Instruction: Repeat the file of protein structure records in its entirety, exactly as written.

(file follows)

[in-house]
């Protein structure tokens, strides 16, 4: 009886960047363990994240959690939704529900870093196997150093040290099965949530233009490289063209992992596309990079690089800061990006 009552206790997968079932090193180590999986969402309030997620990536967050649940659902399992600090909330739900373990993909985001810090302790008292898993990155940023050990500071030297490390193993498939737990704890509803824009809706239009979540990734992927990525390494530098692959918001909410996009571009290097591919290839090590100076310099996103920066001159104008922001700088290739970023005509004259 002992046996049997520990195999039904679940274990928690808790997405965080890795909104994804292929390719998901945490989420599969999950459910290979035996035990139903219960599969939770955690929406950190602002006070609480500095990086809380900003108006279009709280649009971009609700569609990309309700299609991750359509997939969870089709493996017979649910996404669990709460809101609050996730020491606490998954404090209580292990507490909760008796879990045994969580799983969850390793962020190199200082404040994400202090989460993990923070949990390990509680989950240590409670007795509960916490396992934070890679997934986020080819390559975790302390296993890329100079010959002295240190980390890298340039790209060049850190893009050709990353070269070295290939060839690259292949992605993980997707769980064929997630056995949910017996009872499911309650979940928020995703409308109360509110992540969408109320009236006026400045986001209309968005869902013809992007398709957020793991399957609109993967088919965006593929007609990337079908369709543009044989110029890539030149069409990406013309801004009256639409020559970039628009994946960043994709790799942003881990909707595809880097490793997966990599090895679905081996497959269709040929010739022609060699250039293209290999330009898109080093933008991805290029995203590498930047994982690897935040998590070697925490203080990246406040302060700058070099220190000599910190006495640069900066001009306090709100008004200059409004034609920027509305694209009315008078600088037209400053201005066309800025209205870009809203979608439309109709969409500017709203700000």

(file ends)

[in-house]
């Protein structure tokens, strides 16, 4: 009886960047363990994240959690939704529900870093196997150093040290099965949530233009490289063209992992596309990079690089800061990006 009552206790997968079932090193180590999986969402309030997620990536967050649940659902399992600090909330739900373990993909985001810090302790008292898993990155940023050990500071030297490390193993498939737990704890509803824009809706239009979540990734992927990525390494530098692959918001909410996009571009290097591919290839090590100076310099996103920066001159104008922001700088290739970023005509004259 002992046996049997520990195999039904679940274990928690808790997405965080890795909104994804292929390719998901945490989420599969999950459910290979035996035990139903219960599969939770955690929406950190602002006070609480500095990086809380900003108006279009709280649009971009609700569609990309309700299609991750359509997939969870089709493996017979649910996404669990709460809101609050996730020491606490998954404090209580292990507490909760008796879990045994969580799983969850390793962020190199200082404040994400202090989460993990923070949990390990509680989950240590409670007795509960916490396992934070890679997934986020080819390559975790302390296993890329100079010959002295240190980390890298340039790209060049850190893009050709990353070269070295290939060839690259292949992605993980997707769980064929997630056995949910017996009872499911309650979940928020995703409308109360509110992540969408109320009236006026400045986001209309968005869902013809992007398709957020793991399957609109993967088919965006593929007609990337079908369709543009044989110029890539030149069409990406013309801004009256639409020559970039628009994946960043994709790799942003881990909707595809880097490793997966990599090895679905081996497959269709040929010739022609060699250039293209290999330009898109080093933008991805290029995203590498930047994982690897935040998590070697925490203080990246406040302060700058070099220190000599910190006495640069900066001009306090709100008004200059409004034609920027509305694209009315008078600088037209400053201005066309800025209205870009809203979608439309109709969409500017709203700000």